Traditionally, archives collect personal papers and organizational records for use by researchers, while museums collect art and artifacts for preservation and display in exhibitions aimed at the general public. At the GLBT Historical Society, we’ve queered those boundaries ever since our founding more than three decades ago.
Faced with a dominant culture that had long ignored the LGBTQ past or actively worked to erase it, the organizers of the Historical Society did not have the luxury of placing this document in an archives and that artifact in a museum. No mainstream institutions of either kind were interested in queer history.
Through our first two decades, we happened to acquire more archives than objects — and we had the resources only to hire archivists to manage the materials. Our Art and Artifacts Collection also grew to include many treasures, but it wasn’t well catalogued and wasn’t readily accessible to researchers.
All that changed when we opened the GLBT History Museum in 2011. With more donations of objects coming in and with our own curators and curators from other museums eager to use the collection, the time had come to put these materials on an equal footing with the archives.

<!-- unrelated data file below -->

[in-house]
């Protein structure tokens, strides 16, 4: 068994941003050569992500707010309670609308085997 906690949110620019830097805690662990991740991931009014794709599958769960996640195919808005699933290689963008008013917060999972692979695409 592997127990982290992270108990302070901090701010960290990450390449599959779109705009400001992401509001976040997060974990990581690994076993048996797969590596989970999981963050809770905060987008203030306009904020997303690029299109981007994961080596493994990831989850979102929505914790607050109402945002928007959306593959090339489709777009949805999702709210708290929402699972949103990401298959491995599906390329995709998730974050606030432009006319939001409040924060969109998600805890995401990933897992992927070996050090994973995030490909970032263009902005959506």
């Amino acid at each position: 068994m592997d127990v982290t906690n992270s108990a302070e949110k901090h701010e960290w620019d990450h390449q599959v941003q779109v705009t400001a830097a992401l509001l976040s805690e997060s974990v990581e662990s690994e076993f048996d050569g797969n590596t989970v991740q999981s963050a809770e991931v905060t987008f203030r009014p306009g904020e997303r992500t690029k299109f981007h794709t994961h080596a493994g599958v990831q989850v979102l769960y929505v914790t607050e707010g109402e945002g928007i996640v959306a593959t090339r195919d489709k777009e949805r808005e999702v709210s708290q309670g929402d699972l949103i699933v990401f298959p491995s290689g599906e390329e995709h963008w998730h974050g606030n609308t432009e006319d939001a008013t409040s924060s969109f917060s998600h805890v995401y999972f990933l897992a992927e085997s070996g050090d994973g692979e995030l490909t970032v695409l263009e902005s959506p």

Cataloguing Our Art & Artifacts
As the first project registrar for the Art and Artifacts Collection, I have worked with a team of trained volunteers to fully document our holdings. We are looking forward to making a searchable catalog with detailed records of our collection available online.
Our museum and archives are in two different locations, but they serve a single mission: promoting knowledge of the LGBTQ past. We’re committed to bringing their activities together using innovative approaches. Highlighting our Art and Artifacts Collection is one of the key ways we will be doing this, with the new digital environment offering the prospect of increased public accessibility.
Our objective is to close the gap between formal research and informal education by making our full holdings of fine and graphic arts, photographs, memorabilia, costumes and other objects accessible to the widest public. You will be able to visit the museum to see actual objects selected for exhibition — or visit the online catalog from anywhere in the world to explore our holdings in all their complexity.
You can help the GLBT Historical Society make the Art and Artifacts Collection more accessible by supporting “Illuminating Artifacts: Preserving Our Material Culture,” the campaign marking our 33rd anniversary. To learn more and make a donation, click here.
Ramon Silvestre is the collections and exhibitions registrar for the GLBT Historical Society.